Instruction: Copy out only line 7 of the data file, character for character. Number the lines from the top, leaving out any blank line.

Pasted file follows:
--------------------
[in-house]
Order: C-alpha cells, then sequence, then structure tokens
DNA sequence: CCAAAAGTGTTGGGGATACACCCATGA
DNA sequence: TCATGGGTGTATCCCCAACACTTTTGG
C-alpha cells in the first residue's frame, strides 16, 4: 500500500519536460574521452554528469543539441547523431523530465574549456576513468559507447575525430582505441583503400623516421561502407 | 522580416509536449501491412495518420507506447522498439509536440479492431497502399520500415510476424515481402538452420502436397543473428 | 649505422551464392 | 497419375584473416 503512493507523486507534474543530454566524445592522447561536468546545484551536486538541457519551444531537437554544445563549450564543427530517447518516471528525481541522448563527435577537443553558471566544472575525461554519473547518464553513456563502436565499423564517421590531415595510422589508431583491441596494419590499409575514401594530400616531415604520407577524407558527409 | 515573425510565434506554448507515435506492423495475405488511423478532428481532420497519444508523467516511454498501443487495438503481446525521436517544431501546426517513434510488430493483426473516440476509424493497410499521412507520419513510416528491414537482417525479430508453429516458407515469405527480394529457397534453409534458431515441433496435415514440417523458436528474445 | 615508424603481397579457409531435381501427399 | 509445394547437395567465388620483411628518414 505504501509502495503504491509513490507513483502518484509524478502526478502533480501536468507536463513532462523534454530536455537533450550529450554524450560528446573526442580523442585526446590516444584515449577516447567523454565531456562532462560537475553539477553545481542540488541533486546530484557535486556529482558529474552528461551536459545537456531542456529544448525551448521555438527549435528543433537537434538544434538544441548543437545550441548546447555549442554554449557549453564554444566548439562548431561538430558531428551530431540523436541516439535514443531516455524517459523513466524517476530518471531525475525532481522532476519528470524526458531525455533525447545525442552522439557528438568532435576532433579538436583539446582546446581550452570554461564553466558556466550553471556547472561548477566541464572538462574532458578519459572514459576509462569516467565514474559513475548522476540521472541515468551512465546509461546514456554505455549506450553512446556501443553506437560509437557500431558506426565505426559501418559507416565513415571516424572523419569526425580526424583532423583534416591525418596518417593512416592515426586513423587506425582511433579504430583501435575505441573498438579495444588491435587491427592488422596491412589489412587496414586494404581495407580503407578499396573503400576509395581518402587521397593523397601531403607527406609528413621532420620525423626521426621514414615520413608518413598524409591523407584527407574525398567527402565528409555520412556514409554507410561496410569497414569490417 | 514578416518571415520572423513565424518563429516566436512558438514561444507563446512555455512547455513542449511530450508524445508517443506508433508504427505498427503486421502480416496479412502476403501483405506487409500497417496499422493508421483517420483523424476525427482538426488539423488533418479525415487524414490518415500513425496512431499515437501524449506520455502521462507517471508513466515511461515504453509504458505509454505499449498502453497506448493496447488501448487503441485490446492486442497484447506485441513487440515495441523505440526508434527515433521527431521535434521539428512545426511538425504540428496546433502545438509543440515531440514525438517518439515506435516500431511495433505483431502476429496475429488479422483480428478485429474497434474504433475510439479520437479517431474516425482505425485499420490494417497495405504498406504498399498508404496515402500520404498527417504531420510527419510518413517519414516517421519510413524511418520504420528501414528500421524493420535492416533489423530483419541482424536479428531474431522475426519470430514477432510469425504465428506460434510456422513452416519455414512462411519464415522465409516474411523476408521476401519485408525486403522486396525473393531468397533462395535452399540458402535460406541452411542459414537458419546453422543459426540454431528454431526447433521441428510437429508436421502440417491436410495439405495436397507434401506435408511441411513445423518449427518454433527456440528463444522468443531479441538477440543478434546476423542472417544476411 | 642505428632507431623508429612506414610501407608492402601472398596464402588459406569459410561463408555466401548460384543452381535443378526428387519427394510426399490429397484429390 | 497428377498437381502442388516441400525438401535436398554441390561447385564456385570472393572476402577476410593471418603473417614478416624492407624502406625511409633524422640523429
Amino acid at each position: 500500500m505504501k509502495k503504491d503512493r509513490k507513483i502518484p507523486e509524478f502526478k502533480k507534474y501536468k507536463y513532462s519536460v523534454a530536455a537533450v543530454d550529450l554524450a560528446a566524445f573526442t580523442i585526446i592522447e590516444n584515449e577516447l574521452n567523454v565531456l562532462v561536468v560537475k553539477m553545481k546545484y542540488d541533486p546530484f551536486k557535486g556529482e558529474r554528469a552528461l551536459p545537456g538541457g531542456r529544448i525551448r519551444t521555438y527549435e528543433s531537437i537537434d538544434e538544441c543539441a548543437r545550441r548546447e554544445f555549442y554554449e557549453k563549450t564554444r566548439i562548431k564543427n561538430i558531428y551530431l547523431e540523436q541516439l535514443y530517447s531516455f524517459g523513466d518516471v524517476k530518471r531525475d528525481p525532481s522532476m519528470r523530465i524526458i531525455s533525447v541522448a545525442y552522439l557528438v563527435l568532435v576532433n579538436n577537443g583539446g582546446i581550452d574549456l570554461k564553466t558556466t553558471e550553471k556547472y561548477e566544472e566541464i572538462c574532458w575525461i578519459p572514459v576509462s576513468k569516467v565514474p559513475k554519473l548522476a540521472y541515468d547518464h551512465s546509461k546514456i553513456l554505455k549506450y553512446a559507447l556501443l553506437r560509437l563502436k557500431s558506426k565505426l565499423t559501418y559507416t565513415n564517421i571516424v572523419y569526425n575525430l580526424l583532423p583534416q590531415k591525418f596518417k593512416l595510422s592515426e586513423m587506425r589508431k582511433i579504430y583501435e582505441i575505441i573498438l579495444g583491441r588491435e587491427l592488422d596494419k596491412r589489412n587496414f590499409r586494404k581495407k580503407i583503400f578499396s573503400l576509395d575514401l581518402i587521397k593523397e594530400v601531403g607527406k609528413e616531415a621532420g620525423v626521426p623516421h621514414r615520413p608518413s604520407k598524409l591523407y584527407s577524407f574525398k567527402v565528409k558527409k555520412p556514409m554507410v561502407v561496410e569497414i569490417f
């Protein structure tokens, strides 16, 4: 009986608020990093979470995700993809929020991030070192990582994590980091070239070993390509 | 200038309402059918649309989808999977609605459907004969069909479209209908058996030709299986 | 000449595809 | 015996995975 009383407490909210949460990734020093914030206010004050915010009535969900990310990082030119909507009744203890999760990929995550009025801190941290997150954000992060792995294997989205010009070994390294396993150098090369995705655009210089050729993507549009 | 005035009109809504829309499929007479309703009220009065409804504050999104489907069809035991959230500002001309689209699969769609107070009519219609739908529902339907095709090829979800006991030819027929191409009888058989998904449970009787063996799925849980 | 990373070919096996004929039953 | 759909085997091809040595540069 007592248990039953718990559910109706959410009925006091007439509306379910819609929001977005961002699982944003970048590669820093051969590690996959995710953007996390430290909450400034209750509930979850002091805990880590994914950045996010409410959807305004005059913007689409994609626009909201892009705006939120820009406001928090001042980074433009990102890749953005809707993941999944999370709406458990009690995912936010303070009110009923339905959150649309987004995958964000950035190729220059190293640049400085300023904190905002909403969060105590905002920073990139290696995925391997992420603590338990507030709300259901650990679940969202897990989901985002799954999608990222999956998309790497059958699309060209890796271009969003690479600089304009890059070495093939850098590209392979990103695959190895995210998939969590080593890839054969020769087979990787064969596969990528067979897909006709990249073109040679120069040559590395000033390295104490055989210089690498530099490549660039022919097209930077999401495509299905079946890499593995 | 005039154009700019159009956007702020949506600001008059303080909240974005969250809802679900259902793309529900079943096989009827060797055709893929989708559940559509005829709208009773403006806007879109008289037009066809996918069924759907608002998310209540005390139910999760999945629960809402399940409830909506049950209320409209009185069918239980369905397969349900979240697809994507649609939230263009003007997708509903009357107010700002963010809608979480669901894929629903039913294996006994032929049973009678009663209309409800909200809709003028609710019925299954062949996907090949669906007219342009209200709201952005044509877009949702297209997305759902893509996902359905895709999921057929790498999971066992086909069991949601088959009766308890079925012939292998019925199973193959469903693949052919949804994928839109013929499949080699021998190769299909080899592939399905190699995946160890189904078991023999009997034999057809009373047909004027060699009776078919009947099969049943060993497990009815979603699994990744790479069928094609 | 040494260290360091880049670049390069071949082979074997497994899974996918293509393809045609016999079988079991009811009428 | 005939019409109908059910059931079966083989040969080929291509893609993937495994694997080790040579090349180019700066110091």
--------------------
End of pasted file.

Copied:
């Protein structure tokens, strides 16, 4: 009986608020990093979470995700993809929020991030070192990582994590980091070239070993390509 | 200038309402059918649309989808999977609605459907004969069909479209209908058996030709299986 | 000449595809 | 015996995975 009383407490909210949460990734020093914030206010004050915010009535969900990310990082030119909507009744203890999760990929995550009025801190941290997150954000992060792995294997989205010009070994390294396993150098090369995705655009210089050729993507549009 | 005035009109809504829309499929007479309703009220009065409804504050999104489907069809035991959230500002001309689209699969769609107070009519219609739908529902339907095709090829979800006991030819027929191409009888058989998904449970009787063996799925849980 | 990373070919096996004929039953 | 759909085997091809040595540069 007592248990039953718990559910109706959410009925006091007439509306379910819609929001977005961002699982944003970048590669820093051969590690996959995710953007996390430290909450400034209750509930979850002091805990880590994914950045996010409410959807305004005059913007689409994609626009909201892009705006939120820009406001928090001042980074433009990102890749953005809707993941999944999370709406458990009690995912936010303070009110009923339905959150649309987004995958964000950035190729220059190293640049400085300023904190905002909403969060105590905002920073990139290696995925391997992420603590338990507030709300259901650990679940969202897990989901985002799954999608990222999956998309790497059958699309060209890796271009969003690479600089304009890059070495093939850098590209392979990103695959190895995210998939969590080593890839054969020769087979990787064969596969990528067979897909006709990249073109040679120069040559590395000033390295104490055989210089690498530099490549660039022919097209930077999401495509299905079946890499593995 | 005039154009700019159009956007702020949506600001008059303080909240974005969250809802679900259902793309529900079943096989009827060797055709893929989708559940559509005829709208009773403006806007879109008289037009066809996918069924759907608002998310209540005390139910999760999945629960809402399940409830909506049950209320409209009185069918239980369905397969349900979240697809994507649609939230263009003007997708509903009357107010700002963010809608979480669901894929629903039913294996006994032929049973009678009663209309409800909200809709003028609710019925299954062949996907090949669906007219342009209200709201952005044509877009949702297209997305759902893509996902359905895709999921057929790498999971066992086909069991949601088959009766308890079925012939292998019925199973193959469903693949052919949804994928839109013929499949080699021998190769299909080899592939399905190699995946160890189904078991023999009997034999057809009373047909004027060699009776078919009947099969049943060993497990009815979603699994990744790479069928094609 | 040494260290360091880049670049390069071949082979074997497994899974996918293509393809045609016999079988079991009811009428 | 005939019409109908059910059931079966083989040969080929291509893609993937495994694997080790040579090349180019700066110091």